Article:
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Why You Need Your QDRO Done Sooner Rather Than Later

You’ve just left the courthouse after presenting your agreement and giving testimony to the magistrate in an uncontested divorce. Or maybe today was the third day of a merits trial, and the judge decided who got what.

Whether your divorce was amicable or adversarial, whether you’re happy or sad about the outcome, you’re probably relieved that it’s over.

It probably isn’t.

If you or your former spouse has an interest in a retirement plan – or several plans – it is likely that a division or transfer of retirement assets is part of your agreement or your Judgment of Divorce. As much as you might want to move on and put the divorce process behind you, you’re not done. You should tie up this loose end soon, if not immediately.

Here’s why:

  • Death of the participant: If the plan participant dies prior to the submission of a QDRO to the plan administrator, very few plans allow posthumous transfers.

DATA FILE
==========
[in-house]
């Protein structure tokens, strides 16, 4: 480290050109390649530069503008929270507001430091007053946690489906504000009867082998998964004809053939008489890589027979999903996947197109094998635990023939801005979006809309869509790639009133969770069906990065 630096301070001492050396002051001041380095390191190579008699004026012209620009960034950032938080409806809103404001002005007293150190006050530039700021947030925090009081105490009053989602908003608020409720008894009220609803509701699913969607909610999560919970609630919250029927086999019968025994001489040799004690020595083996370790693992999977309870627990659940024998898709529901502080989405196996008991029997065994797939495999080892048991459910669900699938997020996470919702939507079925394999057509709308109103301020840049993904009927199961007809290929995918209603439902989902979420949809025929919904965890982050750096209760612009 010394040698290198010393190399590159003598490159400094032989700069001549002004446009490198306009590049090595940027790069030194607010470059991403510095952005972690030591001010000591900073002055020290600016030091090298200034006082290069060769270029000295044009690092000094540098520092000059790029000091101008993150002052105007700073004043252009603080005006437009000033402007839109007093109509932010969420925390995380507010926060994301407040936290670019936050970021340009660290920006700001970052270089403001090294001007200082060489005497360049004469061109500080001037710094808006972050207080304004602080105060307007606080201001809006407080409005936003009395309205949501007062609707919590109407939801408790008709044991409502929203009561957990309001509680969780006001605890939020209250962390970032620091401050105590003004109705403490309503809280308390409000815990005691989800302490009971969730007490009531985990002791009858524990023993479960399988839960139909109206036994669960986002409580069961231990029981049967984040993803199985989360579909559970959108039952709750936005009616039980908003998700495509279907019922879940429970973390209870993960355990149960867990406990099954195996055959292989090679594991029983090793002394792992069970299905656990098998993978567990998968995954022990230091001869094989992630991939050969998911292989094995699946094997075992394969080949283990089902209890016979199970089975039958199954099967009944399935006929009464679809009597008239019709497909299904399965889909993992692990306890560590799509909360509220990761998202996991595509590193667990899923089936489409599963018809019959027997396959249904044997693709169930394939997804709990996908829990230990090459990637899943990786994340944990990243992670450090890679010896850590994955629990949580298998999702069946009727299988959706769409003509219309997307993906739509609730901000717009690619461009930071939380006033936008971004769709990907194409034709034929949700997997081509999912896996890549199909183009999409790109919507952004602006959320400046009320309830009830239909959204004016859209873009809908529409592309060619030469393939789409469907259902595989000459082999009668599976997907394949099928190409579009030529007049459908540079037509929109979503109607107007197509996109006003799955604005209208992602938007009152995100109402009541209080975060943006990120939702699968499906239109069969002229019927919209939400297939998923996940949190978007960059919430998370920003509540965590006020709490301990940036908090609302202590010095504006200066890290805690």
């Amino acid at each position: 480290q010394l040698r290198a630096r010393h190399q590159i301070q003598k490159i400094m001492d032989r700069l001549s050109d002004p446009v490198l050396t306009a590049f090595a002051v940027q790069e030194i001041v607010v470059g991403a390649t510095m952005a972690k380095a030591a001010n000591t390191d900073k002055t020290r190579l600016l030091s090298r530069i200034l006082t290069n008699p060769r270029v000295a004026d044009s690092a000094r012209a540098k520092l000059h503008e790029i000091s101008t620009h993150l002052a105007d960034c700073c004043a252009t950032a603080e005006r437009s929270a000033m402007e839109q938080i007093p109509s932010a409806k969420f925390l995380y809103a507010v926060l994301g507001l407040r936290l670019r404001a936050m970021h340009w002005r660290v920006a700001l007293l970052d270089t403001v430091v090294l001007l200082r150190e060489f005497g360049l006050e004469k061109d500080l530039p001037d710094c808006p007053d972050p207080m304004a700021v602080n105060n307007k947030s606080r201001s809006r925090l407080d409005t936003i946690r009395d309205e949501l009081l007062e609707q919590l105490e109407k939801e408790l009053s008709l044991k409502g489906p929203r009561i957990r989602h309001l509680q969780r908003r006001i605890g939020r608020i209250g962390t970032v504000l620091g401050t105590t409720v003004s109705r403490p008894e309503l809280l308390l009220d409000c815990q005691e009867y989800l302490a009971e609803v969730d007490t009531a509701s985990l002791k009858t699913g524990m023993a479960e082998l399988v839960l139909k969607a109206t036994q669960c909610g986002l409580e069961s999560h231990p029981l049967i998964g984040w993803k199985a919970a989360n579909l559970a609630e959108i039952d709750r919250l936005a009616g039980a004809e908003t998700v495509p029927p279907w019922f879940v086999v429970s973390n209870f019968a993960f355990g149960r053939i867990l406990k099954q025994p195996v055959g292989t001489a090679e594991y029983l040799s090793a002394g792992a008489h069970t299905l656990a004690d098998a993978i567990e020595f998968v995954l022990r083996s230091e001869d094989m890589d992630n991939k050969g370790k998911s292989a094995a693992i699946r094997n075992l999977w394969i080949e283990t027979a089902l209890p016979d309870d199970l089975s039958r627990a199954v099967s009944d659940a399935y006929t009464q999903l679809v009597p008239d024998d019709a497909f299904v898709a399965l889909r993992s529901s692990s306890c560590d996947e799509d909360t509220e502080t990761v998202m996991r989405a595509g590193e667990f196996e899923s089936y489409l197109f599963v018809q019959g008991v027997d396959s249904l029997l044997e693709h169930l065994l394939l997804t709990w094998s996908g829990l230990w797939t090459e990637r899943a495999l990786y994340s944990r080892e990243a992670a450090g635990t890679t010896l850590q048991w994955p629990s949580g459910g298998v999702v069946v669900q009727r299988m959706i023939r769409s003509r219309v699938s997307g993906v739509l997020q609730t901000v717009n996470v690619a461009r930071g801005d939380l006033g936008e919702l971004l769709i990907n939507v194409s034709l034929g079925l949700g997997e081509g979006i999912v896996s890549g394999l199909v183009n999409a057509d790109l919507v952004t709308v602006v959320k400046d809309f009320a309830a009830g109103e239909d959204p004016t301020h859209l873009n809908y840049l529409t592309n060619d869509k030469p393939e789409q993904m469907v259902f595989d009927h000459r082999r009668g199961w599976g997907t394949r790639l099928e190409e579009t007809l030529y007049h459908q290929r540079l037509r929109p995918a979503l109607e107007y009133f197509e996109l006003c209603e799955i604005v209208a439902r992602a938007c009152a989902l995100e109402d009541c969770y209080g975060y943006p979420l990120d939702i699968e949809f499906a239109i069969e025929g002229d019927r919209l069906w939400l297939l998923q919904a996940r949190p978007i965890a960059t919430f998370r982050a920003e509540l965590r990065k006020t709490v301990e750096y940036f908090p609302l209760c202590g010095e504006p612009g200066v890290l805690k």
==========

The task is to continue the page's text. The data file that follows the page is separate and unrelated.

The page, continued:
• Losing contact: Many divorced couples stay in contact with one another. Sometimes the divorce was truly amicable, and a friendly bond remains after the divorce.
    If you and your ex do drift apart, however, it will be difficult to get the information required to draft a QDRO. Addresses, Social Security numbers, birth dates, even the specific plan name – all these are needed to complete a retirement transfer. Although you may think you know these things, it’s surprising how often people forget the specifics.
  • Changes in plan information: When people change jobs, they often roll their 401K into another retirement plan or IRA. Similarly, when companies merge, they often merge retirement plans or change fund custodians. When this happens, there is no investment history before the transfer.
    This makes the determination of investment experience (ie, market gains or losses) impossible, and the alternate payee may receive less money than he or she was originally entitled to.
  • The participant retires: If this happens before you submit your QDRO, and your former spouse begins to receive pension benefits, you likely won’t be reimbursed for benefits the plan has already disbursed to your spouse. Additionally, if you were entitled to a survivor benefit and the participant did not elect one at the time of divorce, that benefit is lost permanently.

So don’t wait to get your QDRO settled. Better yet, get started before your divorce is final. At the Law Office of Laura N. Venezia, our team can help you get your QDRO taken care of with as little stress as possible. Call today!